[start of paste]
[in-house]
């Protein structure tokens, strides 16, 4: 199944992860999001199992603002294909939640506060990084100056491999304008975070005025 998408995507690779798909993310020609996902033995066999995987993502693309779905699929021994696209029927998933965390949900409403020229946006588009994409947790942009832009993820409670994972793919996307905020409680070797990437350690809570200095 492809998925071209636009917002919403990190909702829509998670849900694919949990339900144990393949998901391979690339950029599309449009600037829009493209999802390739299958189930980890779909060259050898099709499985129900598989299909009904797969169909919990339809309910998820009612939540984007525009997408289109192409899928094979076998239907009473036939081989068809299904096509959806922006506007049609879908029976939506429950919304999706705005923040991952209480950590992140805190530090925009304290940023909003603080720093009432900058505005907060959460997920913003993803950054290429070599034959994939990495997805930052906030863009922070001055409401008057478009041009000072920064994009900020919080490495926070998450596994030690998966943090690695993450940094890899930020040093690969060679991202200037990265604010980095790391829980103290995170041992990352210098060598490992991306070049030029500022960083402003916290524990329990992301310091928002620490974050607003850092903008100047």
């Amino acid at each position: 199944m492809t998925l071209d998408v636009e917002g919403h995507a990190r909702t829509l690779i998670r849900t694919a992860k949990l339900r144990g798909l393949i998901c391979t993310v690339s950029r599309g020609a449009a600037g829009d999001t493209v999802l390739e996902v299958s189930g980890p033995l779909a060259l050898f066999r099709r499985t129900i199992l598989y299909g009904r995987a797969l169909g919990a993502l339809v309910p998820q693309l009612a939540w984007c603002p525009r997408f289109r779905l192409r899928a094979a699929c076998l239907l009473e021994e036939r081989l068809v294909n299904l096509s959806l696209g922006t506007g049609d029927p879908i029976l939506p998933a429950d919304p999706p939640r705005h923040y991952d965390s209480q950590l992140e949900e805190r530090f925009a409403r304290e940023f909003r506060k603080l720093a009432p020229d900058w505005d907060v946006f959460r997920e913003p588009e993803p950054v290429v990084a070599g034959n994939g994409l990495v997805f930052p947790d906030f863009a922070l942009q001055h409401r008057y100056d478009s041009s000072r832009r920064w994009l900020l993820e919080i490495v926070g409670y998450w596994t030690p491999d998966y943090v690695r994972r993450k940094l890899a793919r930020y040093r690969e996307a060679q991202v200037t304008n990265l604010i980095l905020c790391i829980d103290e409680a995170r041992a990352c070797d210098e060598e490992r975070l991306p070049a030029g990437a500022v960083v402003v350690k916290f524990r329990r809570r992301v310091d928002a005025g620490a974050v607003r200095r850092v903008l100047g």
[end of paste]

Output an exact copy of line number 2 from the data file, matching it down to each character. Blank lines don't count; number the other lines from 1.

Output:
């Protein structure tokens, strides 16, 4: 199944992860999001199992603002294909939640506060990084100056491999304008975070005025 998408995507690779798909993310020609996902033995066999995987993502693309779905699929021994696209029927998933965390949900409403020229946006588009994409947790942009832009993820409670994972793919996307905020409680070797990437350690809570200095 492809998925071209636009917002919403990190909702829509998670849900694919949990339900144990393949998901391979690339950029599309449009600037829009493209999802390739299958189930980890779909060259050898099709499985129900598989299909009904797969169909919990339809309910998820009612939540984007525009997408289109192409899928094979076998239907009473036939081989068809299904096509959806922006506007049609879908029976939506429950919304999706705005923040991952209480950590992140805190530090925009304290940023909003603080720093009432900058505005907060959460997920913003993803950054290429070599034959994939990495997805930052906030863009922070001055409401008057478009041009000072920064994009900020919080490495926070998450596994030690998966943090690695993450940094890899930020040093690969060679991202200037990265604010980095790391829980103290995170041992990352210098060598490992991306070049030029500022960083402003916290524990329990992301310091928002620490974050607003850092903008100047």